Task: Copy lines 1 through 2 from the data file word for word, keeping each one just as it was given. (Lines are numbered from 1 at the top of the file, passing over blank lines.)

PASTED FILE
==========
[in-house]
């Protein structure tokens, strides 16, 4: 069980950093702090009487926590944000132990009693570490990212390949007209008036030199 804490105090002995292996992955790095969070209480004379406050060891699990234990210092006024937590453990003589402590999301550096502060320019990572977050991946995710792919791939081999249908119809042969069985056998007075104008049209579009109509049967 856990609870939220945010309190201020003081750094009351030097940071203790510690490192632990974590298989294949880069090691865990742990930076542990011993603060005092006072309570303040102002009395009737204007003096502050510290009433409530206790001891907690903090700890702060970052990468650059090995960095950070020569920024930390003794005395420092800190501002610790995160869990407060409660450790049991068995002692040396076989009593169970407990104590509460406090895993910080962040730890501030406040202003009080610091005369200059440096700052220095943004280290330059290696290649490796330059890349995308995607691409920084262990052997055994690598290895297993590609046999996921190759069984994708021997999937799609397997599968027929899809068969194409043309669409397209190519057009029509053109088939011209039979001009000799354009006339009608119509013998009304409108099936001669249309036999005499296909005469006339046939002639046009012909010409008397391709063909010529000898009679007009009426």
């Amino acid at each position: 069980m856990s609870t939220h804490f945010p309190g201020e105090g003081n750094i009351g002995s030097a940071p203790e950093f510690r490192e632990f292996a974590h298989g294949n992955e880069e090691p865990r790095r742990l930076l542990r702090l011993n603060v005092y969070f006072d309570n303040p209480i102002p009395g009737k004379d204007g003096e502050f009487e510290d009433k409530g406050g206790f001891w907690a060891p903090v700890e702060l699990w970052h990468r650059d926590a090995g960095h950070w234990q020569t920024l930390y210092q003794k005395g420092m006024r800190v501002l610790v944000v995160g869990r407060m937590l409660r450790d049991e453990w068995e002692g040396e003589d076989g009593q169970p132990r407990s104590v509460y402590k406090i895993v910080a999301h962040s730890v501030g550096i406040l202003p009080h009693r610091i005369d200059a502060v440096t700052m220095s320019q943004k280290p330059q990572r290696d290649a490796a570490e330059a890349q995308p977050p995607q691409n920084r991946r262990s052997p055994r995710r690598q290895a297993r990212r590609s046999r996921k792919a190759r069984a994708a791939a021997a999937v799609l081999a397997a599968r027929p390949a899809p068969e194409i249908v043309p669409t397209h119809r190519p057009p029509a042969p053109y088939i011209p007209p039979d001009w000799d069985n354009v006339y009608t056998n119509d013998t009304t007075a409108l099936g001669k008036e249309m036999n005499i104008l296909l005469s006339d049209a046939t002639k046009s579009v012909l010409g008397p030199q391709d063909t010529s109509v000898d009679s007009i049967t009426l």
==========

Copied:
[in-house]
């Protein structure tokens, strides 16, 4: 069980950093702090009487926590944000132990009693570490990212390949007209008036030199 804490105090002995292996992955790095969070209480004379406050060891699990234990210092006024937590453990003589402590999301550096502060320019990572977050991946995710792919791939081999249908119809042969069985056998007075104008049209579009109509049967 856990609870939220945010309190201020003081750094009351030097940071203790510690490192632990974590298989294949880069090691865990742990930076542990011993603060005092006072309570303040102002009395009737204007003096502050510290009433409530206790001891907690903090700890702060970052990468650059090995960095950070020569920024930390003794005395420092800190501002610790995160869990407060409660450790049991068995002692040396076989009593169970407990104590509460406090895993910080962040730890501030406040202003009080610091005369200059440096700052220095943004280290330059290696290649490796330059890349995308995607691409920084262990052997055994690598290895297993590609046999996921190759069984994708021997999937799609397997599968027929899809068969194409043309669409397209190519057009029509053109088939011209039979001009000799354009006339009608119509013998009304409108099936001669249309036999005499296909005469006339046939002639046009012909010409008397391709063909010529000898009679007009009426």